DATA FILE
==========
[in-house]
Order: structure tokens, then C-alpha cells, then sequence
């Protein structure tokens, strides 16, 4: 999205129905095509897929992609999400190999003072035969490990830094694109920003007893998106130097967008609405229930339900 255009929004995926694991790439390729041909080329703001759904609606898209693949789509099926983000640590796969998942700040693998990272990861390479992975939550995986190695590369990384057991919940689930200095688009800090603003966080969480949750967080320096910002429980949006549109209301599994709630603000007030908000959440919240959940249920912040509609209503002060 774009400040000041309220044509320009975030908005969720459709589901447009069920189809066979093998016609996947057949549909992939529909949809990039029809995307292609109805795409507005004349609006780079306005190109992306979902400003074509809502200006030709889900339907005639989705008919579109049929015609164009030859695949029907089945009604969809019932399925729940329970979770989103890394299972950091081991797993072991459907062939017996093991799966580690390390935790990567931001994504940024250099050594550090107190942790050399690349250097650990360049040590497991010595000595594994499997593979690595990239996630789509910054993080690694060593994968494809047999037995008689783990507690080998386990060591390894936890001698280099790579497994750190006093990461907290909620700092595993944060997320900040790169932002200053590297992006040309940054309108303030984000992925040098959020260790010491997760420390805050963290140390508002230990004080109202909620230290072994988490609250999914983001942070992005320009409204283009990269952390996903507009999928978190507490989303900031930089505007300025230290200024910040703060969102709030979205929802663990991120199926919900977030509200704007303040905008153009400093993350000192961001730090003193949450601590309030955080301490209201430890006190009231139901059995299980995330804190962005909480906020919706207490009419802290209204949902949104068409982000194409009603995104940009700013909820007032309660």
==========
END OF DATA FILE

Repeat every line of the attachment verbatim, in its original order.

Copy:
[in-house]
Order: structure tokens, then C-alpha cells, then sequence
């Protein structure tokens, strides 16, 4: 999205129905095509897929992609999400190999003072035969490990830094694109920003007893998106130097967008609405229930339900 255009929004995926694991790439390729041909080329703001759904609606898209693949789509099926983000640590796969998942700040693998990272990861390479992975939550995986190695590369990384057991919940689930200095688009800090603003966080969480949750967080320096910002429980949006549109209301599994709630603000007030908000959440919240959940249920912040509609209503002060 774009400040000041309220044509320009975030908005969720459709589901447009069920189809066979093998016609996947057949549909992939529909949809990039029809995307292609109805795409507005004349609006780079306005190109992306979902400003074509809502200006030709889900339907005639989705008919579109049929015609164009030859695949029907089945009604969809019932399925729940329970979770989103890394299972950091081991797993072991459907062939017996093991799966580690390390935790990567931001994504940024250099050594550090107190942790050399690349250097650990360049040590497991010595000595594994499997593979690595990239996630789509910054993080690694060593994968494809047999037995008689783990507690080998386990060591390894936890001698280099790579497994750190006093990461907290909620700092595993944060997320900040790169932002200053590297992006040309940054309108303030984000992925040098959020260790010491997760420390805050963290140390508002230990004080109202909620230290072994988490609250999914983001942070992005320009409204283009990269952390996903507009999928978190507490989303900031930089505007300025230290200024910040703060969102709030979205929802663990991120199926919900977030509200704007303040905008153009400093993350000192961001730090003193949450601590309030955080301490209201430890006190009231139901059995299980995330804190962005909480906020919706207490009419802290209204949902949104068409982000194409009603995104940009700013909820007032309660």